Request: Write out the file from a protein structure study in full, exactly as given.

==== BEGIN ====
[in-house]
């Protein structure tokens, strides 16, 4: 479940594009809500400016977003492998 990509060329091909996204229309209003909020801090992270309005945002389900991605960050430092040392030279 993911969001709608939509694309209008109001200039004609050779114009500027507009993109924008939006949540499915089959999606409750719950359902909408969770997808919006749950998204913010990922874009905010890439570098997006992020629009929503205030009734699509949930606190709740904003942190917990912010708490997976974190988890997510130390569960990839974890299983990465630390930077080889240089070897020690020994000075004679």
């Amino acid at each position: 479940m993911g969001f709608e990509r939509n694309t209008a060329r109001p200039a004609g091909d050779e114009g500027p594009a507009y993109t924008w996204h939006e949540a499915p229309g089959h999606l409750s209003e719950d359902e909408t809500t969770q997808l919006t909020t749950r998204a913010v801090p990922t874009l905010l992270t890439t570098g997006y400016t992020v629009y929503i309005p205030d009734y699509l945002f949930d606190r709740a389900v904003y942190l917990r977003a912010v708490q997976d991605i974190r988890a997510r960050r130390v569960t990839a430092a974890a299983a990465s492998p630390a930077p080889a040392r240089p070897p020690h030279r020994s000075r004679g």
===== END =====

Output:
[in-house]
């Protein structure tokens, strides 16, 4: 479940594009809500400016977003492998 990509060329091909996204229309209003909020801090992270309005945002389900991605960050430092040392030279 993911969001709608939509694309209008109001200039004609050779114009500027507009993109924008939006949540499915089959999606409750719950359902909408969770997808919006749950998204913010990922874009905010890439570098997006992020629009929503205030009734699509949930606190709740904003942190917990912010708490997976974190988890997510130390569960990839974890299983990465630390930077080889240089070897020690020994000075004679």
């Amino acid at each position: 479940m993911g969001f709608e990509r939509n694309t209008a060329r109001p200039a004609g091909d050779e114009g500027p594009a507009y993109t924008w996204h939006e949540a499915p229309g089959h999606l409750s209003e719950d359902e909408t809500t969770q997808l919006t909020t749950r998204a913010v801090p990922t874009l905010l992270t890439t570098g997006y400016t992020v629009y929503i309005p205030d009734y699509l945002f949930d606190r709740a389900v904003y942190l917990r977003a912010v708490q997976d991605i974190r988890a997510r960050r130390v569960t990839a430092a974890a299983a990465s492998p630390a930077p080889a040392r240089p070897p020690h030279r020994s000075r004679g």